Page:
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Five takeaways from NY Times report on Trump's tax returns

www.nzherald.co.nz
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Report raises doubts about Trump's self-image as a shrewd and successful businessman.
A New York Times report that President Donald Trump paid just US$750 in federal income tax the year he entered the White House — and, thanks to colossal losses, no income tax at all in 11 of the 18 years that the Times reviewed — served to raise doubts about Trump's self-image as a shrewd and successful businessman.

That Sunday's report came just weeks before Trump's re-election bid served to intensify the spotlight on Trump the businessman — an identity that he has spent decades cultivating and that helped him capture the presidency four years ago in his first run for political office. The Times' report deepens the uncertainty surrounding a tumultuous presidential campaign set against the backdrop of a viral pandemic, racial unrest in American cities and a ferocious battle over the Supreme Court seat left vacant by the death of Justice Ruth Bader Ginsburg.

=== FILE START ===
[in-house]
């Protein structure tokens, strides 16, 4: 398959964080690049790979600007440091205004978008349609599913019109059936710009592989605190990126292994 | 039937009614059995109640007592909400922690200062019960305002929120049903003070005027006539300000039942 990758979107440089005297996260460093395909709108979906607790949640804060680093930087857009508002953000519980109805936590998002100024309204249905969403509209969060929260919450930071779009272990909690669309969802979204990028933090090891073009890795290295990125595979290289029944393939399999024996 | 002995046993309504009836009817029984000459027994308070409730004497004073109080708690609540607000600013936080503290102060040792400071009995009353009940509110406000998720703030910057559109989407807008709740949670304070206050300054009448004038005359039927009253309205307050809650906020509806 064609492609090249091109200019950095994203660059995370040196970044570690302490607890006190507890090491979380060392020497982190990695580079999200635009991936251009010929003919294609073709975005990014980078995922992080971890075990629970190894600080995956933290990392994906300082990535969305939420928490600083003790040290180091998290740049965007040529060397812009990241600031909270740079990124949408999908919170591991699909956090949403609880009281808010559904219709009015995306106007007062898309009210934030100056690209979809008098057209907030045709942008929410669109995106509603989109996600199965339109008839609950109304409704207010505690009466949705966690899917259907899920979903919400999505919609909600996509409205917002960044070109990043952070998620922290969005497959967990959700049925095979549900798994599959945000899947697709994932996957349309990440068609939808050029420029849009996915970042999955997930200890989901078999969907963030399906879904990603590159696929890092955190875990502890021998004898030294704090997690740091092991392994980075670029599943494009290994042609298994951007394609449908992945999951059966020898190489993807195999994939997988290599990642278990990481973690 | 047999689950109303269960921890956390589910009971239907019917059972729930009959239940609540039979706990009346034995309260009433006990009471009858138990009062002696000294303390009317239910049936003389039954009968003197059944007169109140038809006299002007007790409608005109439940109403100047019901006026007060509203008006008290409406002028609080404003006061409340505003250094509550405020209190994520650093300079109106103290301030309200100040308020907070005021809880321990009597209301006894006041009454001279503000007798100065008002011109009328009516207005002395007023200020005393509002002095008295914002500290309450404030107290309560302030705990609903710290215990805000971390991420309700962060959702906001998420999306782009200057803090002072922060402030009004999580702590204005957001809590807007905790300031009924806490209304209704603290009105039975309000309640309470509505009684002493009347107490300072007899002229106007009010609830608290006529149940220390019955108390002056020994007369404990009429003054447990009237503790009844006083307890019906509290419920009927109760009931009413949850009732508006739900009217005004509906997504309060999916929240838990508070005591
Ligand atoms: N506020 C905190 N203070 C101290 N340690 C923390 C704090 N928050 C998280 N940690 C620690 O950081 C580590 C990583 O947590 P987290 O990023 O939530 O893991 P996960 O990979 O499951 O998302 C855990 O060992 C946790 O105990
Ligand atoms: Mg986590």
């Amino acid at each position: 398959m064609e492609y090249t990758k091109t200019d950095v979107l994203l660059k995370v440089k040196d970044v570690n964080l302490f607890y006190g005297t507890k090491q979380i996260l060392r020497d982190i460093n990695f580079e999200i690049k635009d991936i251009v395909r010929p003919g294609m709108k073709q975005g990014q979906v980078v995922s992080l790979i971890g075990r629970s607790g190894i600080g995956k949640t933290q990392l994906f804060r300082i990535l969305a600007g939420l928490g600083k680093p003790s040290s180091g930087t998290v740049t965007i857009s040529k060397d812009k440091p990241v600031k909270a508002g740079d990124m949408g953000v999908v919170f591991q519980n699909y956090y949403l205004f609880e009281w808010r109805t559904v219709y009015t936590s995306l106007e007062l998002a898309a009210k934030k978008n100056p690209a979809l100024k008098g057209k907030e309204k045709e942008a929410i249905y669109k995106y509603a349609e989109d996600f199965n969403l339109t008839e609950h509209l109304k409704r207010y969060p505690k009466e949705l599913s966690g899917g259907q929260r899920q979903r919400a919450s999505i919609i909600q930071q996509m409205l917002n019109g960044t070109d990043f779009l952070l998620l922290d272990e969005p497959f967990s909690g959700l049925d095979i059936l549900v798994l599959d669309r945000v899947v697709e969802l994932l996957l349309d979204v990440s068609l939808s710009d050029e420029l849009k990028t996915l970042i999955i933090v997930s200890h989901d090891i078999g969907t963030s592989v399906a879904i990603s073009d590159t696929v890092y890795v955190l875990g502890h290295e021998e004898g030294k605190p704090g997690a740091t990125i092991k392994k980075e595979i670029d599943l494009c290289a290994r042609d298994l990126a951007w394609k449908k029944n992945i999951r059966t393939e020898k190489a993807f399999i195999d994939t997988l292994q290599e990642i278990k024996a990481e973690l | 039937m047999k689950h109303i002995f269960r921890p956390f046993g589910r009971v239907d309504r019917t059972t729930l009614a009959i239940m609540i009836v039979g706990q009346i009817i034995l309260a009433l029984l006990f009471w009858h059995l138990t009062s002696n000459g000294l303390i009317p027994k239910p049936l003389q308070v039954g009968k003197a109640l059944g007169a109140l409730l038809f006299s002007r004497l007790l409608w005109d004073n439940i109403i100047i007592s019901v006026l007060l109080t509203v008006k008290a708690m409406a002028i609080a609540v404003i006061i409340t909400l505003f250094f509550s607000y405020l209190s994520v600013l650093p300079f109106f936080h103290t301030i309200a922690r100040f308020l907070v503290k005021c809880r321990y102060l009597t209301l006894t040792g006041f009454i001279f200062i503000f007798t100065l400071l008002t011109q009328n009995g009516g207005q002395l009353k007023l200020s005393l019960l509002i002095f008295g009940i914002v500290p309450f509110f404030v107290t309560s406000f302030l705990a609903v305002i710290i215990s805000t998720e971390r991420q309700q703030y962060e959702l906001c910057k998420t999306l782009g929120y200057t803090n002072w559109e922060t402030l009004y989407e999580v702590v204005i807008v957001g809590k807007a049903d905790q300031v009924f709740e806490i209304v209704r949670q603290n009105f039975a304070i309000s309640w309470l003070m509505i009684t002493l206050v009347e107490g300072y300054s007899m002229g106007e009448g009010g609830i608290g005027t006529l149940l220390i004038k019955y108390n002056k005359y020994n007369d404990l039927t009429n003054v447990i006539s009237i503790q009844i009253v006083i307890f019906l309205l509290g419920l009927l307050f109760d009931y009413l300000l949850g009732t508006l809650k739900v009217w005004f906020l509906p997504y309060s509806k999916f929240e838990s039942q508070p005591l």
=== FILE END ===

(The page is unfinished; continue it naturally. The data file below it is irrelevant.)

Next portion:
The Times has obtained tax-return data for President Trump extending over more than two decades.

It shows his finances under stress, beset by losses that he aggressively employs to avoid paying taxes and hundreds of millions in debt coming due. https://t.co/AxxLGVNbWu — The New York Times (@nytimes) September 28, 2020

Since entering the White House, Trump has broken with tradition set by his predecessors by not only refusing to release his tax returns but by waging a legal battle to keep them hidden. The Times report suggests why that might have been so. It reported that many of Trump's top businesses are losing money, even as those losses have helped him shrink his federal tax bill to essentially nothing.

Eugene Steuerle, a tax expert at the Urban Institute, said he wasn't surprised that it turns out that Trump had paid almost no federal income tax. Most commercial real estate developers deduct large interest payments on their debts from taxable income, thereby lowering their tax bills. Typically, they also often avoid capital gains taxes by ploughing profits from the sale of one building into the…
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